Officials: 'Clown Penis' Is Not a Realistic Callsign for Pilots


Despite what you may have seen on television, it is extremely unlikely that a fighter pilot would have the callsign “Clown Penis.”

A recent Saturday Night Live Skit with actor Will Ferrell featured an F-16 pilot with the above-mentioned callsign. The pilot explained that he picked it because, “When an enemy sees me on his tail, I want him to feel the same way that you’d feel if a clown showed you his penis: Confused, unsettled, and most of all very, very scared.”

To those not familiar with aviation, this may seem to be a plausible scenario, especially since two Navy aviators got into trouble last year for drawing a penis in the sky. But experts will tell you that pilots typically don’t pick their own callsigns.

In fact, Air Force squadrons vote on a pilot’s callsign and the most popular ones get assigned to the pilots, said retired Air Force Lt. Col. Daren Sorenson, a former F-15 pilot. Callsigns are meant to represent something significant that a pilot did during their initial time in the squadron.

“The goal is to come up with a name that fits the individual pilot’s character as well as capturing some possibly embarrassing that happened when he was new,” Sorenson told Task & Purpose.  “It’s not meant to be taken too seriously, and most have a great deal of fun telling others what their callsign means and the story behind it.”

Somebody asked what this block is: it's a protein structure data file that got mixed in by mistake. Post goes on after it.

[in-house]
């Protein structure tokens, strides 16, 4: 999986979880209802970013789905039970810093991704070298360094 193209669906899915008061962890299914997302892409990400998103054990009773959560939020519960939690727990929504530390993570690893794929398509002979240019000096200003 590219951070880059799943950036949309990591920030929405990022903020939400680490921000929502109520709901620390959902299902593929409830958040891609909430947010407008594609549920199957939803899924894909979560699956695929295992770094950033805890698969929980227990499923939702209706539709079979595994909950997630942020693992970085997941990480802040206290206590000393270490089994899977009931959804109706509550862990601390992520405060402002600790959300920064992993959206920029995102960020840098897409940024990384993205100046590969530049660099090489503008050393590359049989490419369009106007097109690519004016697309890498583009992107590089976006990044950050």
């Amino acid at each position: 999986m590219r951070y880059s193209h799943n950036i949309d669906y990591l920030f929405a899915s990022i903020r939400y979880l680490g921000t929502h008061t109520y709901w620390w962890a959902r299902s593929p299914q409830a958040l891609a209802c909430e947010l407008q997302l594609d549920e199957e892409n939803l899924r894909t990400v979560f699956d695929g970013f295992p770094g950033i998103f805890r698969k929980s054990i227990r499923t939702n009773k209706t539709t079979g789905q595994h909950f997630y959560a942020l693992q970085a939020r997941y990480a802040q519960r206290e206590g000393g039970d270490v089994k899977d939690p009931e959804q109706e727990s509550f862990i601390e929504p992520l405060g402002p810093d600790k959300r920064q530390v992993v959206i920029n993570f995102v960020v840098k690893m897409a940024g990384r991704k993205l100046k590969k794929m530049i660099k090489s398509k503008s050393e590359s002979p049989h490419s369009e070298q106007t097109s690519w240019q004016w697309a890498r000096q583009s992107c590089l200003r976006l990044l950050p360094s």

Air Force pilots typically receive their callsigns at squadron naming ceremonies, said Col. Tad Sholtis, a spokesman for Air Combat Command. While each ceremony is unique, some conventions are fairly universal.

Callsigns are typically puns on pilots’ last names or they commemorate a pilot’s major accomplishment or failure, Sholtis told Task & Purpose on Monday. Pilots can keep their callsign from a previous squadron if they flew combat missions with that name.

“The name cannot be too cool for the pilot in question, which is why you don’t see a lot of ‘Top Gun’-style callsigns across the force,” he said. “Finally, the name usually isn’t one you ask for yourself or one that is too difficult to explain to anyone who asks — which would seem to exclude the callsign used in the skit.”

In the Navy, pilots and flight officers generally receive their callsign from their first operational squadron or during flight training as a member of the fleet replacement squadron, said Cmdr. Ron Flanders, a spokesman for Naval Air Forces.

As in the Air Force, callsigns can be riffs on the aviator’s name, said Flanders, who does not fly but still earned the callsign “Ned” from aviators.

Often, naval aviators receive callsigns that commemorate their major screw-ups, he said.

“We had a pilot charged with briefing his squadron prior to a major exercise,” Flanders explained. “He was so nervous, he fainted, earning the callsign ‘Flopper,’ a Navy term, which usually describes an un-briefed personal casualty drill conducted during training — usually a sailor will feign unconsciousness, etc. 

“Another example is a pilot who was known as ‘Boom Boom;’ it was given to him because during carrier qualifications training, he forgot to release the parking brake prior to a catapult shot off the ship. As a result, both of his main mounts blew during the catapult shot, with a loud ‘BOOM BOOM’ noise.”

So for anyone thinking about becoming a pilot so he can have the callsign “Clown Penis,” there’s always the North Korean air force.

Jeff Schogol covers the Pentagon for Task & Purpose. He has covered the military for 12 years and embedded with U.S. troops in Iraq and Haiti. Prior to joining T&P, he covered the Marine Corps and Air Force at Military Times. Follow Jeff Schogol on Twitter @JeffSchogol

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